Finally, here’s a lovely review of Quarry’s Vote.



Tuesday, March 21st, 2017

Three show business figures passed away recently, and as it happens, I had passing meetings with each.

CHUCK BERRY, 90, I met at an airport where we shared a gate. He was traveling with a guitar in its case, and appeared to be alone. But it was unmistakably him. As a longtime veteran of rock ‘n’ roll, I had to have a moment. I didn’t ask for an autograph, afraid I might start trouble for him, because a lot of people obviously didn’t recognize him.

“I just want to thank you for starting it all,” I said.

He smiled and said you’re welcome, and we shook hands.

I think I said something about having played rock ‘n’ roll for decades, and he said where he was headed, though I’ve forgotten. He was quiet but friendly.

What I said to him was about right. Little Richard and other black artists of the early rock days really were r & b starting to become rock, and Elvis fell in that category as well. But Chuck Berry, with his guitar-driven rock and his teenage subject matter, was not r & b, but at the very forefront of the new genre. Pure rock ‘n’ roll.

He was playing regularly in his home, St. Louis, until very recently.

TONY ROSATO, 62, is one of the unsung heroes of SCTV. He and the great Robin Duke were in the final season of the original incarnation of the show (they both moved to SNL after). His big character on the show was TV chef Marcello Sebastiani, but he was also a fine mimic, playing Lou Costello in a memorable Abbott and Elvis Costello parody.

He had a fine career, with a lot of Canadian TV, but mental health problems took him into a tragic area in later years.

I met him at the SCTV reunion in Chicago several years ago, in a crowded lobby of fans and Second City performers. He was accompanied by a minder of sorts and was obviously feeling a little lost. He was frankly surprised when I recognized him and asked for an autograph, which he gave me, and he smiled when I told him what a big fan I was of his SCTV and SNL work.

ROBERT OSBORNE, 84, the charming and knowledgeable presenter on Turner Classic Movies, I met backstage (actually upstairs somewhere) at a theater in Hollywood. My pal Leonard Maltin was giving me a chance to meet Jane Powell and a few other celebrities at the TCM Film Festival that year. I chatted with Osborne about (this will surprise few) how cool it would be to have a Mickey Spillane film festival on TCM, as they’d already shown The Girl Hunters a few times and Kiss Me Deadly many times. He was friendly and gracious, and exactly the guy you saw on TV.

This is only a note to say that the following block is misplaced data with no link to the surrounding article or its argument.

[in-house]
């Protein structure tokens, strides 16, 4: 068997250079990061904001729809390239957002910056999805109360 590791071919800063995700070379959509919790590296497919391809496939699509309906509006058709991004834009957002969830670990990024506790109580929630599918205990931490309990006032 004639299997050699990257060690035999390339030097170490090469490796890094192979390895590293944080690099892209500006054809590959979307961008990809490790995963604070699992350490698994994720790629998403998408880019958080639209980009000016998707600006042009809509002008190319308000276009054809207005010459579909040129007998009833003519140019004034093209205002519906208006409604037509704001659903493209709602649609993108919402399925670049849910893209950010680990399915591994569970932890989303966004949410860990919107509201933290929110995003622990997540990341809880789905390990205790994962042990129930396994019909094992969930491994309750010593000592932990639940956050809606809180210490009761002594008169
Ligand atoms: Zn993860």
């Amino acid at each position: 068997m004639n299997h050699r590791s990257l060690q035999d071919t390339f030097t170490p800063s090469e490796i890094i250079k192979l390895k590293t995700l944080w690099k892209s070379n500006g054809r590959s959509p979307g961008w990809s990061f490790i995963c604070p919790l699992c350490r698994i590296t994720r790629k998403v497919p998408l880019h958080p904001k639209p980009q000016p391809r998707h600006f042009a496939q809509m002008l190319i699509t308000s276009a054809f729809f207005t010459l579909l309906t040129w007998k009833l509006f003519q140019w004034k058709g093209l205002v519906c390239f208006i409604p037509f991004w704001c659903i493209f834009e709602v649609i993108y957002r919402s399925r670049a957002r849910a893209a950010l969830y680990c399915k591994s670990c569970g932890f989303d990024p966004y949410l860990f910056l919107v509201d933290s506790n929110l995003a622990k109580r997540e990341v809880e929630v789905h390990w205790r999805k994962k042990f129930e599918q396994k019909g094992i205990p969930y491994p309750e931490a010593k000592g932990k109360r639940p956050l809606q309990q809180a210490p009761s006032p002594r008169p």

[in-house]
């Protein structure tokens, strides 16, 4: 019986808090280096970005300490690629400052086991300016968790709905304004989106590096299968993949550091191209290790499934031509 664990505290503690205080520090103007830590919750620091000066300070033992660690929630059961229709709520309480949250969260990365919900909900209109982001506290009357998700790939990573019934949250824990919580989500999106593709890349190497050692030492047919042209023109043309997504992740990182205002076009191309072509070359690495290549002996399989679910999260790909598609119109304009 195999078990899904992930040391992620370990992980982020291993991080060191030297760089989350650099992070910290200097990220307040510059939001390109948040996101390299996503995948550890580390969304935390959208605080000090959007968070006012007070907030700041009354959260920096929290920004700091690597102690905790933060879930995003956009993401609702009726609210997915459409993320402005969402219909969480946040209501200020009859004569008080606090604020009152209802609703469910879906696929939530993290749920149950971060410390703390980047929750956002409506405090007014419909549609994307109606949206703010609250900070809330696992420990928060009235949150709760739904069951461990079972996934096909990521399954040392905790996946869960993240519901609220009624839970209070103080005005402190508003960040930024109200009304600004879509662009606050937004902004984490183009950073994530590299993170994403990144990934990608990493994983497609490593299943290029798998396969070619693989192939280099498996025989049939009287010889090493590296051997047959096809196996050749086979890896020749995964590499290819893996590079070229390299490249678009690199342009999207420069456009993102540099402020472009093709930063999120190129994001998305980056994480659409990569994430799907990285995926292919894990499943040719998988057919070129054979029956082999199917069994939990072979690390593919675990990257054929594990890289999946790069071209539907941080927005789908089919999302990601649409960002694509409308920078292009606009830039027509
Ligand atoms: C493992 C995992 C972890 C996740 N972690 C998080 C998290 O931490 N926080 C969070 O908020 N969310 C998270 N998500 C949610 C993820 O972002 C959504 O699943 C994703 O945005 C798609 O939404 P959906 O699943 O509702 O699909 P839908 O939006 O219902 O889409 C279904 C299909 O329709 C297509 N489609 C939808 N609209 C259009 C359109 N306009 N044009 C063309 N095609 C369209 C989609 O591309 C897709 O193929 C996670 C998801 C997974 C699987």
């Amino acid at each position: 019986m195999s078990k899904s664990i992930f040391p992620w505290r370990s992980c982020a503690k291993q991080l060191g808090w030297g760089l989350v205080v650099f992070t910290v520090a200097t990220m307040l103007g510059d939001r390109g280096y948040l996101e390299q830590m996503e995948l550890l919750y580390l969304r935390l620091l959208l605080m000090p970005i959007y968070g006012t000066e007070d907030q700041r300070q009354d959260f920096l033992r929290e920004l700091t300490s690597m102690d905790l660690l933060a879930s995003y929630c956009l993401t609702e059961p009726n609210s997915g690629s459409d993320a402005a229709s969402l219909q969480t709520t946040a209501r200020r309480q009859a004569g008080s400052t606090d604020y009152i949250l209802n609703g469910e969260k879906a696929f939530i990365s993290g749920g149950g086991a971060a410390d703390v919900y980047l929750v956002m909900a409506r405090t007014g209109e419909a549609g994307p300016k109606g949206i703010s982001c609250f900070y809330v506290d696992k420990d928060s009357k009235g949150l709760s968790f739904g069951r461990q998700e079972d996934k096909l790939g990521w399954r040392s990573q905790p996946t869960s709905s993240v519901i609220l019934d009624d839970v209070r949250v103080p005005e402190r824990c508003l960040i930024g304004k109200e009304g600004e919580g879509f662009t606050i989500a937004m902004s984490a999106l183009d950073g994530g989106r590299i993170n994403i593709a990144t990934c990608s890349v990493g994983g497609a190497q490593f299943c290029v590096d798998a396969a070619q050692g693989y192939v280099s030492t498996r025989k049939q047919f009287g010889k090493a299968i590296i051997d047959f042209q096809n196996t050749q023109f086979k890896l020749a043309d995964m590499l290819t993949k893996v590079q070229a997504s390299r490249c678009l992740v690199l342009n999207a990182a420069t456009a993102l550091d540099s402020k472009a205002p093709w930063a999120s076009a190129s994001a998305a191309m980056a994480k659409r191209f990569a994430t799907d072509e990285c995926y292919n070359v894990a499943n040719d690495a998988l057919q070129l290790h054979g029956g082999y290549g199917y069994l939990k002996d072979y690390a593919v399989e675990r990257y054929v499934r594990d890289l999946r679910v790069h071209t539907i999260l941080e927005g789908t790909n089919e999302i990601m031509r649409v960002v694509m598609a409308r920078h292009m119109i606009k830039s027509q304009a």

I thanked him for everything he did for classic films and for sharing his enthusiasm, and knowledge, with viewers. And I’m glad I did.

While I never met him, BILL PAXTON, 61, was a good friend of my pal Bill Mumy and appeared in “Fish Heads” (which he also directed) and other Barnes & Barnes videos. What a terrific actor, and what a devastating loss. If you’ve never watched his HBO series Big Love, you should correct that mistake.

I don’t recall meeting the great cartoonist BERNIE WRIGHTSON, who like me was born in March of 1948, but I loved his work. Decades ago, when I started realizing interesting new things were happening in comics, and that I wasn’t the only one who liked the medium, Bernie Wrightson was at the forefront.

Such passings define bittersweet – we are so lucky to have experienced the art these creators shared with us, and so unlucky to be denied any more.

* * *

For those who suspect I have become a curmudgeon where current movies are concerned, walking out more often than staying to the finish, I am pleased to report Barb and I saw a terrific movie this weekend – Get Out.

Written and directed by Jordan Peele, Get Out is a horror movie with darkly satiric overtones and some outright comedy that never dampens a truly creepy tale that might be described as an African-American Stepford Wives…though that doesn’t do it justice.

Remember how lousy I said the script of Kong was? And how I was chastised for expecting a monster movie to have good dialogue? Well, he’s a horror movie on a modest budget with no huge stars (but a strong cast) that not only has sharp dialogue but a well-constructed narrative that pays off everything it sets up, in a most satisfying manner.

This one I’ll be buying on Blu-ray.

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The Will to Kill, the new Spillane/Collins, is getting some lovely reviews. Have you ordered your copy yet? What are you waiting for? You wanna get on Mike Hammer’s bad side? In the meantime, check out this wonderful Criminal Element review.

And here’s another great Will to Kill review, this one from the NY Journal of Books.

The new Hard Case Crime edition of Quarry’s Vote inspired this sweet review.

And Publisher’s Weekly likes Antiques Frame, due out in about a month.

Finally, once again my Eliot Ness/Batman graphic novel of some time ago is getting noticed.